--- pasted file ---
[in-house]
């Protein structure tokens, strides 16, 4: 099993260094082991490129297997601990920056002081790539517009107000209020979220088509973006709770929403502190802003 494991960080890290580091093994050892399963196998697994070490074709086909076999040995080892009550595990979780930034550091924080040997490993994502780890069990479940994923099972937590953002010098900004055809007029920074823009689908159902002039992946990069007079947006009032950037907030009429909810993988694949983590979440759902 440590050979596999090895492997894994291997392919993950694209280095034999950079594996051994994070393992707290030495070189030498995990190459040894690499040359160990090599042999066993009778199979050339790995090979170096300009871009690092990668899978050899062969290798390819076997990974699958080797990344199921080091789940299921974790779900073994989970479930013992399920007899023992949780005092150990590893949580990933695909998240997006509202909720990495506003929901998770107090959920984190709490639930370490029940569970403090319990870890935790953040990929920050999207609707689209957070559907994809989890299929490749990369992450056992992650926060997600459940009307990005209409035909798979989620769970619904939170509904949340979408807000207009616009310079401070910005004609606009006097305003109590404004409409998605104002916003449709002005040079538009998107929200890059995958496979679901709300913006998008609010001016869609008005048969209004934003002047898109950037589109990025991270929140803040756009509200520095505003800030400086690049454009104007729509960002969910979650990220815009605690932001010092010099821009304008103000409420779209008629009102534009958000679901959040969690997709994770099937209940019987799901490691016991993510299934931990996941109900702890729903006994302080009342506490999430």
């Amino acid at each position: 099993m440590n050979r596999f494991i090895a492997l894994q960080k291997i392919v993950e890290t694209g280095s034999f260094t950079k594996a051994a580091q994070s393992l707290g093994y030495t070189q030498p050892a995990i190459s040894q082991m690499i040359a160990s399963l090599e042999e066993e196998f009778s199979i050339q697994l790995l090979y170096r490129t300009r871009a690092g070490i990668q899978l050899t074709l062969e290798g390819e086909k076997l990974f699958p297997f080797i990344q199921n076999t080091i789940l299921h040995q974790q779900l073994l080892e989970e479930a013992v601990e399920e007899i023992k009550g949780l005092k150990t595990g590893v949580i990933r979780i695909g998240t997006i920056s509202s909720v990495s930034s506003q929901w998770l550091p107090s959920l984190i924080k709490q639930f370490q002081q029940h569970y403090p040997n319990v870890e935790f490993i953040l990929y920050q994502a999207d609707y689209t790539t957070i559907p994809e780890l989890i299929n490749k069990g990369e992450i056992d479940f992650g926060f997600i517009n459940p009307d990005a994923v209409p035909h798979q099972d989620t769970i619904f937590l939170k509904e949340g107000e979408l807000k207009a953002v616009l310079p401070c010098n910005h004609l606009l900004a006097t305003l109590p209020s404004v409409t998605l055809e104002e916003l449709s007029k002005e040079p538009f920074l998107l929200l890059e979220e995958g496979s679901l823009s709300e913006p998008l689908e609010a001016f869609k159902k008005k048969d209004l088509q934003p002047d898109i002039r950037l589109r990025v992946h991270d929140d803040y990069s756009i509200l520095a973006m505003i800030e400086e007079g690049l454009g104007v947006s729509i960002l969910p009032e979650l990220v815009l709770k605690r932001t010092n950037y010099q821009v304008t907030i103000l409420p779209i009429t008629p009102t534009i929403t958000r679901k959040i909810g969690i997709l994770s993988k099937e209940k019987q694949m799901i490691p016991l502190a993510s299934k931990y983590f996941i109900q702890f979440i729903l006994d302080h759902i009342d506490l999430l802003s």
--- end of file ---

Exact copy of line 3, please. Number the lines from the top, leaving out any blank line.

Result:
């Amino acid at each position: 099993m440590n050979r596999f494991i090895a492997l894994q960080k291997i392919v993950e890290t694209g280095s034999f260094t950079k594996a051994a580091q994070s393992l707290g093994y030495t070189q030498p050892a995990i190459s040894q082991m690499i040359a160990s399963l090599e042999e066993e196998f009778s199979i050339q697994l790995l090979y170096r490129t300009r871009a690092g070490i990668q899978l050899t074709l062969e290798g390819e086909k076997l990974f699958p297997f080797i990344q199921n076999t080091i789940l299921h040995q974790q779900l073994l080892e989970e479930a013992v601990e399920e007899i023992k009550g949780l005092k150990t595990g590893v949580i990933r979780i695909g998240t997006i920056s509202s909720v990495s930034s506003q929901w998770l550091p107090s959920l984190i924080k709490q639930f370490q002081q029940h569970y403090p040997n319990v870890e935790f490993i953040l990929y920050q994502a999207d609707y689209t790539t957070i559907p994809e780890l989890i299929n490749k069990g990369e992450i056992d479940f992650g926060f997600i517009n459940p009307d990005a994923v209409p035909h798979q099972d989620t769970i619904f937590l939170k509904e949340g107000e979408l807000k207009a953002v616009l310079p401070c010098n910005h004609l606009l900004a006097t305003l109590p209020s404004v409409t998605l055809e104002e916003l449709s007029k002005e040079p538009f920074l998107l929200l890059e979220e995958g496979s679901l823009s709300e913006p998008l689908e609010a001016f869609k159902k008005k048969d209004l088509q934003p002047d898109i002039r950037l589109r990025v992946h991270d929140d803040y990069s756009i509200l520095a973006m505003i800030e400086e007079g690049l454009g104007v947006s729509i960002l969910p009032e979650l990220v815009l709770k605690r932001t010092n950037y010099q821009v304008t907030i103000l409420p779209i009429t008629p009102t534009i929403t958000r679901k959040i909810g969690i997709l994770s993988k099937e209940k019987q694949m799901i490691p016991l502190a993510s299934k931990y983590f996941i109900q702890f979440i729903l006994d302080h759902i009342d506490l999430l802003s």